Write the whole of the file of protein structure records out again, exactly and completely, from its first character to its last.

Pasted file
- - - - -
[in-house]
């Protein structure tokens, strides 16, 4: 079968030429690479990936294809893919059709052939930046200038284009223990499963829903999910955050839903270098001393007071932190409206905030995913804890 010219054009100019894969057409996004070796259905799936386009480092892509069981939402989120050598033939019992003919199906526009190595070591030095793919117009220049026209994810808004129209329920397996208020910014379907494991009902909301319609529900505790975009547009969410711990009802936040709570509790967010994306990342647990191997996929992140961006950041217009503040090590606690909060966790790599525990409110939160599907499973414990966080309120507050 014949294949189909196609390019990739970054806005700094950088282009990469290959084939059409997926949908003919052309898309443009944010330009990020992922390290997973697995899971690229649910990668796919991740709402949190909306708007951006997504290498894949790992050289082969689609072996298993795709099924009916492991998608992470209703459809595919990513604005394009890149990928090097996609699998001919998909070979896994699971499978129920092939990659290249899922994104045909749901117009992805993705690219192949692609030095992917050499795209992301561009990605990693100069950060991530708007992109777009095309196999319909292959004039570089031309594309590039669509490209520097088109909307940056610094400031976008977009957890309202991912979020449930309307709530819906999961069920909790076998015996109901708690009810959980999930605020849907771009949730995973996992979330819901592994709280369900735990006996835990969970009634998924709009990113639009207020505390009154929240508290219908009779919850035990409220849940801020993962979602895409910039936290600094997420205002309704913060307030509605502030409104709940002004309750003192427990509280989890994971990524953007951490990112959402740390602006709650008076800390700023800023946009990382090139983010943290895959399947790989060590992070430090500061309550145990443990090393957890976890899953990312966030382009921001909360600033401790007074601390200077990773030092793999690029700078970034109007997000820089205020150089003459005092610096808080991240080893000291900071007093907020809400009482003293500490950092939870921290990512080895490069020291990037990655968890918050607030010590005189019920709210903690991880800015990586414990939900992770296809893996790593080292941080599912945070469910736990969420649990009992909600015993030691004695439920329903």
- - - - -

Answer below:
[in-house]
């Protein structure tokens, strides 16, 4: 079968030429690479990936294809893919059709052939930046200038284009223990499963829903999910955050839903270098001393007071932190409206905030995913804890 010219054009100019894969057409996004070796259905799936386009480092892509069981939402989120050598033939019992003919199906526009190595070591030095793919117009220049026209994810808004129209329920397996208020910014379907494991009902909301319609529900505790975009547009969410711990009802936040709570509790967010994306990342647990191997996929992140961006950041217009503040090590606690909060966790790599525990409110939160599907499973414990966080309120507050 014949294949189909196609390019990739970054806005700094950088282009990469290959084939059409997926949908003919052309898309443009944010330009990020992922390290997973697995899971690229649910990668796919991740709402949190909306708007951006997504290498894949790992050289082969689609072996298993795709099924009916492991998608992470209703459809595919990513604005394009890149990928090097996609699998001919998909070979896994699971499978129920092939990659290249899922994104045909749901117009992805993705690219192949692609030095992917050499795209992301561009990605990693100069950060991530708007992109777009095309196999319909292959004039570089031309594309590039669509490209520097088109909307940056610094400031976008977009957890309202991912979020449930309307709530819906999961069920909790076998015996109901708690009810959980999930605020849907771009949730995973996992979330819901592994709280369900735990006996835990969970009634998924709009990113639009207020505390009154929240508290219908009779919850035990409220849940801020993962979602895409910039936290600094997420205002309704913060307030509605502030409104709940002004309750003192427990509280989890994971990524953007951490990112959402740390602006709650008076800390700023800023946009990382090139983010943290895959399947790989060590992070430090500061309550145990443990090393957890976890899953990312966030382009921001909360600033401790007074601390200077990773030092793999690029700078970034109007997000820089205020150089003459005092610096808080991240080893000291900071007093907020809400009482003293500490950092939870921290990512080895490069020291990037990655968890918050607030010590005189019920709210903690991880800015990586414990939900992770296809893996790593080292941080599912945070469910736990969420649990009992909600015993030691004695439920329903």